- Give 5 initial rescue breaths before starting chest compressions (adult BLS sequence of actions 5B).
- If you are on your own, perform CPR for 1 min before going for help.
- Compress the chest by one third of its depth. Use two fingers for an infant under 1 year; use one or two hands for a child over 1 year as needed to achieve an adequate depth of compression.
The same modifications of five initial breaths, and 1 min of CPR by the lone rescuer before getting help, may improve outcome for victims of drowning. This modification should be taught only to those who have a specific duty of care to potential drowning victims (e.g. lifeguards). If supplemental oxygen is available, and can be brought to the victim and used without interruption in CPR (e.g., by attaching to a resuscitation face mask), it may be of benefit.
Drowning is easily identified. It can be difficult, on the other hand, for a layperson to recognise when trauma or intoxication has caused cardiorespiratory arrest. If either cause is suspected the victim should be managed according to the standard BLS protocol.
Considerable practice and skill are required to use a bag and mask for ventilation. The lone rescuer has to be able to open the airway with a jaw thrust whilst simultaneously holding the mask to the victim’s face. It is a technique that is appropriate only for lay rescuers who work in highly specialised areas, such as where there is a risk of cyanide poisoning or exposure to other toxic agents. There are other specific circumstances in which non-healthcare providers receive extended training in first aid, which could include training, and retraining, in the use of bag-mask ventilation. The same strict training that applies to healthcare professionals should be followed and the two-person technique is preferable.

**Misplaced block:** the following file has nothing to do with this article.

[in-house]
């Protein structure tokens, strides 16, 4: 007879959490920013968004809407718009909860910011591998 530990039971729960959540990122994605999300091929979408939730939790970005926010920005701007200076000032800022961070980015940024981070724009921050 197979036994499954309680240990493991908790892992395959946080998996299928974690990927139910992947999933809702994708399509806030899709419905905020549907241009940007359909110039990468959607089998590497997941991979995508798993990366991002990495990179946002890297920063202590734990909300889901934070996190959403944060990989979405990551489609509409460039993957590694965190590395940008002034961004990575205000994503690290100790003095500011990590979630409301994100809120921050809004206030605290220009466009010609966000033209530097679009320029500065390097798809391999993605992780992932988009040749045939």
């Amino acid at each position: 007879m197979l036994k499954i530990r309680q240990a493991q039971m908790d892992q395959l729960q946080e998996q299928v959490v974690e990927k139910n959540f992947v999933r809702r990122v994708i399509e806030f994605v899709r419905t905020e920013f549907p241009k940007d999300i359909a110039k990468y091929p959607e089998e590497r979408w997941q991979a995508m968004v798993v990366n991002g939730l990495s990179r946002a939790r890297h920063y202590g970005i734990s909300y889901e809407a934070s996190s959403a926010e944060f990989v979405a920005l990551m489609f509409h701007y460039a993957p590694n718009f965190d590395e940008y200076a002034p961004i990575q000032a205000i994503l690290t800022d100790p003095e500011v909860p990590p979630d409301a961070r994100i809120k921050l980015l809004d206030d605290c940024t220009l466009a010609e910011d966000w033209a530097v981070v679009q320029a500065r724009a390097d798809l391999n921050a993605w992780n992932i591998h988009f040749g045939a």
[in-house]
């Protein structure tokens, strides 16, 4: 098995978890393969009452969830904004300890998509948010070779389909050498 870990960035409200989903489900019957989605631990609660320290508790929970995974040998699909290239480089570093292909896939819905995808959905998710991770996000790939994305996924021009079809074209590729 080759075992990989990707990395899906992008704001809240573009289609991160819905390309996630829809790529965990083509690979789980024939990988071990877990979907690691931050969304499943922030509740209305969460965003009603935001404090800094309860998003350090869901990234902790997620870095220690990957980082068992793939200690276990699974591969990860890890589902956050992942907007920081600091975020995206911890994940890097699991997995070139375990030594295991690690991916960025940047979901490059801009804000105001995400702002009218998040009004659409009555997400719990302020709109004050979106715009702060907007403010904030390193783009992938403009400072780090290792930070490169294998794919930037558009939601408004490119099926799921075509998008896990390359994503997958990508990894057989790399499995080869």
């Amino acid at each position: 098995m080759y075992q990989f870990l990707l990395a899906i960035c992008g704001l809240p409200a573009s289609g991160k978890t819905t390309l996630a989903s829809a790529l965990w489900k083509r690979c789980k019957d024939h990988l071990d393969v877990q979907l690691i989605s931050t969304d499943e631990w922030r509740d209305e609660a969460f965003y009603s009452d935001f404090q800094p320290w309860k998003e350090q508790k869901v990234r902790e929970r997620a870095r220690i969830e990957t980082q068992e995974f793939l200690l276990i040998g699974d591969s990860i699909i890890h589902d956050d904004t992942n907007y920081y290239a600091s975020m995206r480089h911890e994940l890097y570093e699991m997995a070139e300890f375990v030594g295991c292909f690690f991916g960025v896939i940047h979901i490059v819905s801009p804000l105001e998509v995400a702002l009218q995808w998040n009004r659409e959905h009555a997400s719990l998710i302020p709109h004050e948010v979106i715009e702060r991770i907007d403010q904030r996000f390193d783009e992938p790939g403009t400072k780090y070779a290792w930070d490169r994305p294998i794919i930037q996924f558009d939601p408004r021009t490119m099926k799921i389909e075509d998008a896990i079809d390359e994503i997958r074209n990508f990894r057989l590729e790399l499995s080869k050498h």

Mouth-to-tracheostomy ventilation may be used for a victim with a tracheostomy tube or tracheal stoma who requires rescue breathing.
Mouth-to-nose ventilation is an effective alternative to mouth-to-mouth ventilation. It may be considered if the victim’s mouth is seriously injured or cannot be opened, if the rescuer is assisting a victim in the water, or if a mouth-to-mouth seal is difficult to achieve.
Agonal gasps are present in up to 40% of cardiac arrest victims.10 Therefore laypeople should be taught to begin CPR if the victim is unconscious (unresponsive) and not breathing normally. It should be emphasised during training that agonal gasps occur commonly in the first few minutes after sudden cardiac arrest; they are an indication for starting CPR immediately and should not be confused with normal breathing.
More details to follow shortly or download the following: